Actors Fake Dementia to Help Family Caregivers

A hospital program teaching family caregivers to be more effective with help of actors faking dementia
Actor pretends to have dementia

Presenting a caregiving program out of New Hampshire’s Dartmouth-Hitchock Medical Center: trained actors pretend to have Alzheimer’s, other dementias, or Parkinson’s in order to teach family caregivers strategies do a better job. Here’s how it works: caregivers are given a scenario to act out–perhaps coaxing Mom to take her medication, get dressed or change clothes. The actor is Mom and you are a frustrated and running-out-of-ideas adult daughter, perhaps. Or, you perform brilliantly.

Either way, the actors and fellow caregivers critique your “scene” and make suggestions so that when that situation really occurs, you have more effective strategies.

Here’s the piece from my weekly AARP blog

Training medical students to do a better job by using actors to play patients is not new. But at the Dartmouth-Hitchcock Medical Center, actors are faking dementia and Parkinson’s  disease to help family caregivers be more effective — and that’s downright novel.

Last month, 16 caregiver spouses gathered at the hospital’s simulation center to boost their communication skills with a loved one. These husbands and wives were dealing with challenging behaviors and wanted help solving real-life issues. In the process, the group also learned what it’s like to be the one impaired.

Each participant was videotaped in a pretend scenario with an actor (made up to look the part) who refused to get dressed, say, or was exceptionally negative. After the role-playing, the actors and fellow caregivers offered feedback on the caregiver’s body language and interaction — what worked and what didn’t. “Family caregivers are often thrust into this role of providing medical care without medical training,” says Justin Montgomery, a clinical nurse and nurse practitioner at Dartmouth-Hitchcock’s Aging Resource Center.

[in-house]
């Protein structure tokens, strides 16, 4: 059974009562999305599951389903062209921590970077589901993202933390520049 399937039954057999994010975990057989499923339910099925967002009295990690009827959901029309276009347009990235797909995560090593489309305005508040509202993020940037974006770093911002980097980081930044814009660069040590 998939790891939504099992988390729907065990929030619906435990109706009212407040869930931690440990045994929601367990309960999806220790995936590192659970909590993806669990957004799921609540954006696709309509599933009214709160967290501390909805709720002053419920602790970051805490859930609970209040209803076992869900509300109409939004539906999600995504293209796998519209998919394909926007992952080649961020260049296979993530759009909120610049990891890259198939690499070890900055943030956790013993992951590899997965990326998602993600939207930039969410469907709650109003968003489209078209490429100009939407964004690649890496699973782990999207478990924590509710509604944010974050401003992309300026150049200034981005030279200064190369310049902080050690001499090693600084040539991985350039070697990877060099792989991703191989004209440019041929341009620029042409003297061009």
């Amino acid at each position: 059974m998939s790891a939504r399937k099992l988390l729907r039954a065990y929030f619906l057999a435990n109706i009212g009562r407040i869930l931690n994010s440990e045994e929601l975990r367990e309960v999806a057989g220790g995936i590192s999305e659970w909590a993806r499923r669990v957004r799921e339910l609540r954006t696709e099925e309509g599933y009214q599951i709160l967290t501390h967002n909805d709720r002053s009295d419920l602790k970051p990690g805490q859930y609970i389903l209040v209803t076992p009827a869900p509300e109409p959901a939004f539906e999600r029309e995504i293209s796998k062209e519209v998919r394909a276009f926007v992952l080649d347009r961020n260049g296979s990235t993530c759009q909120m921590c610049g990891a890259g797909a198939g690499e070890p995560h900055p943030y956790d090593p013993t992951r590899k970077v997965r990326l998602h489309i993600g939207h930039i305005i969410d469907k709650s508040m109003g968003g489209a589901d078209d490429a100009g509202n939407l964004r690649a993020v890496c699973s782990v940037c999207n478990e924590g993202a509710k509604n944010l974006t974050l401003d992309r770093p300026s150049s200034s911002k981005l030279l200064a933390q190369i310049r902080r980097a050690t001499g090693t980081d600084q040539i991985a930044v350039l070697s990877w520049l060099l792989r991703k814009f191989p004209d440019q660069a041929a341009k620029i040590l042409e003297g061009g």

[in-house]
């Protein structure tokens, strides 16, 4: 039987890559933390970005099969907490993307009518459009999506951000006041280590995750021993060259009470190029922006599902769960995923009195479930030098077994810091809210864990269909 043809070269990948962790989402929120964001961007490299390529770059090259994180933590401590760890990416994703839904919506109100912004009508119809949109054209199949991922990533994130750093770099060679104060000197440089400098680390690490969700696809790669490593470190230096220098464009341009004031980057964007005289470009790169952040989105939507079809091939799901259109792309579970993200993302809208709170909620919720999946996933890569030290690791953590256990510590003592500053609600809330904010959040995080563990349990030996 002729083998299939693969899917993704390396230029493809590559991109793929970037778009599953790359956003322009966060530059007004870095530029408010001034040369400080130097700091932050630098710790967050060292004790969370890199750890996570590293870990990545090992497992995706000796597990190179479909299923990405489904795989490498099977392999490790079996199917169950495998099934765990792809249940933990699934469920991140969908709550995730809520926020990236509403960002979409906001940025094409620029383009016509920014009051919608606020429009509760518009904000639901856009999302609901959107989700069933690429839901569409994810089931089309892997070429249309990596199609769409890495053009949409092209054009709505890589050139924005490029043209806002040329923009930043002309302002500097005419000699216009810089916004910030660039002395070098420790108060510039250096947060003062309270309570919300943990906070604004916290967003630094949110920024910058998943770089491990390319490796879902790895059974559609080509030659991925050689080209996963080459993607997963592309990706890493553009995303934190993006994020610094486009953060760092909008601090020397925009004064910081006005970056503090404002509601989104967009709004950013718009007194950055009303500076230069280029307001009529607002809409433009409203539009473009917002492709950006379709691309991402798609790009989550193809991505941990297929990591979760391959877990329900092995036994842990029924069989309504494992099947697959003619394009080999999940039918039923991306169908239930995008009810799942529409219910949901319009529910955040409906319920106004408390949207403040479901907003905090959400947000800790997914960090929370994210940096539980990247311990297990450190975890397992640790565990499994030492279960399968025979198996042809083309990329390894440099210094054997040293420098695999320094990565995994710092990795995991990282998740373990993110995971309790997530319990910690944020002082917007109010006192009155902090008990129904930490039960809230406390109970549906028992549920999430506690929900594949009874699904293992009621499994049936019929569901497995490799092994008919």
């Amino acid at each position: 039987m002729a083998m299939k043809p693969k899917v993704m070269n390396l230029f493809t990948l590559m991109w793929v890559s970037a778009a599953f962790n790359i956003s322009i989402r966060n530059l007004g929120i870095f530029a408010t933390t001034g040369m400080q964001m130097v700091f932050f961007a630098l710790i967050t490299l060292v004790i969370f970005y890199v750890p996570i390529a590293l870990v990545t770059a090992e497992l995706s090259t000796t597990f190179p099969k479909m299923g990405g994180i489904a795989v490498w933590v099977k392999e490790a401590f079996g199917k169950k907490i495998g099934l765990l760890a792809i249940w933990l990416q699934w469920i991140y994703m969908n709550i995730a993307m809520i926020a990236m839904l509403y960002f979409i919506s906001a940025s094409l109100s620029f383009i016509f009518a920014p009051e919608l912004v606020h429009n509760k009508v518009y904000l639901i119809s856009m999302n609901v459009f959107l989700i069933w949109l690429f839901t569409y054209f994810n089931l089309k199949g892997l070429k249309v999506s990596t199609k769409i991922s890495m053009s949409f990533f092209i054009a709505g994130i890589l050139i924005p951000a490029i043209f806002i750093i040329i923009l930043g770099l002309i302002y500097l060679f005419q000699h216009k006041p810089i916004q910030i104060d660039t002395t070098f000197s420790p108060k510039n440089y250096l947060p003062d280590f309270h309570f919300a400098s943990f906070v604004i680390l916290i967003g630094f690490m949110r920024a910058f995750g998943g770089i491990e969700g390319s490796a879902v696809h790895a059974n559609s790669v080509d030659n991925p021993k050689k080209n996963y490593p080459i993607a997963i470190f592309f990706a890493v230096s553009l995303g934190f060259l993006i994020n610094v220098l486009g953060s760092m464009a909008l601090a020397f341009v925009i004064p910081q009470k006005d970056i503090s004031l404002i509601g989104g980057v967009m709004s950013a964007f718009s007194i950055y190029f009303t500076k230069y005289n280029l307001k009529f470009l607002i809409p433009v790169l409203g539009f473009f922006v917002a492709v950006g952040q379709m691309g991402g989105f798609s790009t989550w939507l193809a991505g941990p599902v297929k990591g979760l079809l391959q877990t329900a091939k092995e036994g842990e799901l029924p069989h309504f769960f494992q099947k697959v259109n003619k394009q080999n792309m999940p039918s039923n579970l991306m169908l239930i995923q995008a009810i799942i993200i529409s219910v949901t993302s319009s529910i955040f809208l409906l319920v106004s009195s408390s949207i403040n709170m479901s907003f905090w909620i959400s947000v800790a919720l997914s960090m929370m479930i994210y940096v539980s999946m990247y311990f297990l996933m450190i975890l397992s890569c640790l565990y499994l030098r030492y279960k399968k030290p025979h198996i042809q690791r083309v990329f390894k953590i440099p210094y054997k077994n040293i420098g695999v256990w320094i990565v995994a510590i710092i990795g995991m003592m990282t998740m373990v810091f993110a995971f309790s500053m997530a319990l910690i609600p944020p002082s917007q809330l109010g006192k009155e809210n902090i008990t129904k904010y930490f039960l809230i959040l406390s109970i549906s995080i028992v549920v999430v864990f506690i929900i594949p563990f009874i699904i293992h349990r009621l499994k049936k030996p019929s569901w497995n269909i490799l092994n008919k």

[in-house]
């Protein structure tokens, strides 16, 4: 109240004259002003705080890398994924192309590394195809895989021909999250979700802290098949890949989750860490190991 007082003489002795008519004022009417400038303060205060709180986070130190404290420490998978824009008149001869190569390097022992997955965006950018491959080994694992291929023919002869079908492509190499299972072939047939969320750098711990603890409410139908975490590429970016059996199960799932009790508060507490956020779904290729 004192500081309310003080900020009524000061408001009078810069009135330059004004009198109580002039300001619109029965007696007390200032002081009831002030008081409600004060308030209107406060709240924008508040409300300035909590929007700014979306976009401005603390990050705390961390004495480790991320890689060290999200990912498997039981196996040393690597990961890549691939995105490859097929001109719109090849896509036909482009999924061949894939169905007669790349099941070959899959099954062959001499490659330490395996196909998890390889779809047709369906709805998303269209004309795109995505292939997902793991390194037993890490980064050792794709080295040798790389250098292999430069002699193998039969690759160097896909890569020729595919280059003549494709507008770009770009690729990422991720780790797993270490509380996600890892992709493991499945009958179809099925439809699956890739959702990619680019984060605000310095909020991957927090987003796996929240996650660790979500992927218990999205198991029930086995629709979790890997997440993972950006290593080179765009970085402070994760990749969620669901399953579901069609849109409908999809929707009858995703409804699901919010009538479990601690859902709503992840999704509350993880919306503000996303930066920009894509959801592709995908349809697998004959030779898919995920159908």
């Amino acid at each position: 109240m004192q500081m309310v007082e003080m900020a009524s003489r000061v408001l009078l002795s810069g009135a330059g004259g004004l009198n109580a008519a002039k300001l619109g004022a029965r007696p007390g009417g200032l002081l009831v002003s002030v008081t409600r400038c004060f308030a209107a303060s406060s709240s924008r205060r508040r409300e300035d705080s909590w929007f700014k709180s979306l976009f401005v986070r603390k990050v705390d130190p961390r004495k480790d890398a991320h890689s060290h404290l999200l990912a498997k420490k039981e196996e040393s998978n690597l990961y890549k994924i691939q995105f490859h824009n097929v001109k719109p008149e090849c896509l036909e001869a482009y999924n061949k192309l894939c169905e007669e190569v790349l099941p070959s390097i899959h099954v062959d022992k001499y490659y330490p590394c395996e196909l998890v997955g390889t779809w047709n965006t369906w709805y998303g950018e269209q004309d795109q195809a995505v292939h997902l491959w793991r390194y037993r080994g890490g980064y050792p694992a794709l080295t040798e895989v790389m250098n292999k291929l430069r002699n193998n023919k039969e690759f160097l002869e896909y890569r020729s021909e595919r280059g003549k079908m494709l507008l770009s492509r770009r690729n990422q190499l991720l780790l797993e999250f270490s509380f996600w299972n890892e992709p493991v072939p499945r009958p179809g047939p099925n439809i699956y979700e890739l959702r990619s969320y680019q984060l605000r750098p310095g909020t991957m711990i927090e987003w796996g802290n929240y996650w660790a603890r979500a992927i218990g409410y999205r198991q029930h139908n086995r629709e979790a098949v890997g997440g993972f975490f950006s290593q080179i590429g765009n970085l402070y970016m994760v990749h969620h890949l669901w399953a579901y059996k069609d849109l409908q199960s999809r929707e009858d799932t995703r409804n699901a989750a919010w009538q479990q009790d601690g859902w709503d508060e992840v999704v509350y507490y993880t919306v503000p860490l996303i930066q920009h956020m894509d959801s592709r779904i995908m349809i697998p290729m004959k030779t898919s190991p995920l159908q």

One caregiver in the two-session program was Myra Ferguson, whose husband has Parkinson’s. While she has had experience with the disease — her father also had it — caregiver boot camp reinforced her skills.

Ferguson was asked to play the sister of a patient/actor with Parkinson’s who didn’t want to put on a sweater or take her medicine. “My job was to encourage my ‘sister’ and tell her she could do it,” says Ferguson.  The feedback was positive — and useful. “I saw that I could be gentle and patient,” Ferguson says. “My colleagues liked that I used humor and made jokes to turn things around.”

Dartmouth-Hitchcock plans another round of caregiving sessions this spring and hopes to have more in the future. The training program is part of a federal grant through the Health Resources and Services Administration. “I was feeling really alone and lost before the boot camp, but it was like a support group for me,” says Ferguson. “It was also wonderful that I was learning to be a better caregiver.”

Photo by Charlotte Albright/Vermont Public Radio

Would this kind of program appeal to you? Thoughts, please!

celeb

Ageism, Advertising, and Being Married to a “Celeb”–Advertising Age

Have you ever seen the Dos Equis beer ads starring The Most Interesting Man in the World? If so, you know what my husband looks like. He’s a dead ringer for the actor who plays Mr. Cool. I wrote the story below, that appeared recently in AdvertisingAge, one night after yet more “fans” approached him.

I am in a bar in the West Village with my husband, daughter, and nephew. My husband David gets up to order a drink in the other room. “It’s happening again,” he tells us when he returns.

That’s all he has to say. We know the rest. At the bar, there will have been stares and whispers. Invariably, as they did that night, someone will come over to ask my husband if he’s “that guy” and want to take a picture with him. He has yet to turn down a photo opp.

At a recent meeting attended by hundreds of attorneys, my husband’s buttoned-up law firm puts up two photos side by side on the massive screen. One is of my husband and the other is that guy.

And last summer, on Nantucket, our family is listening to a band playing at a packed brewery. All of a sudden, the lead singer stops mid-song and says, “We are honored to have in the crowd with us the Most Interesting Man in the World.” People turn as he points his mic at my husband.

Dozens of times — in San Francisco, Houston, New York, Nantucket, and Chicago, in airports, elevators, bars, restaurants, on subways and the street, and last night, at a professional basketball game in Boston — David has been stopped and asked if he is The Most Interesting Man in the World from the Dos Equis beer commercials. Although he’s more than ten years his junior, a wee 63 year-old boomer, my husband looks remarkably like the actor.

And that suits David just fine. After all, The Most Interesting Man in the World is sophisticated and adventurous. He drops from helicopters into igloos and hosts rambunctious cougars (the animal, not the older women who hook up with younger guys) in his kitchen. Did I mention the beautiful women on his arm?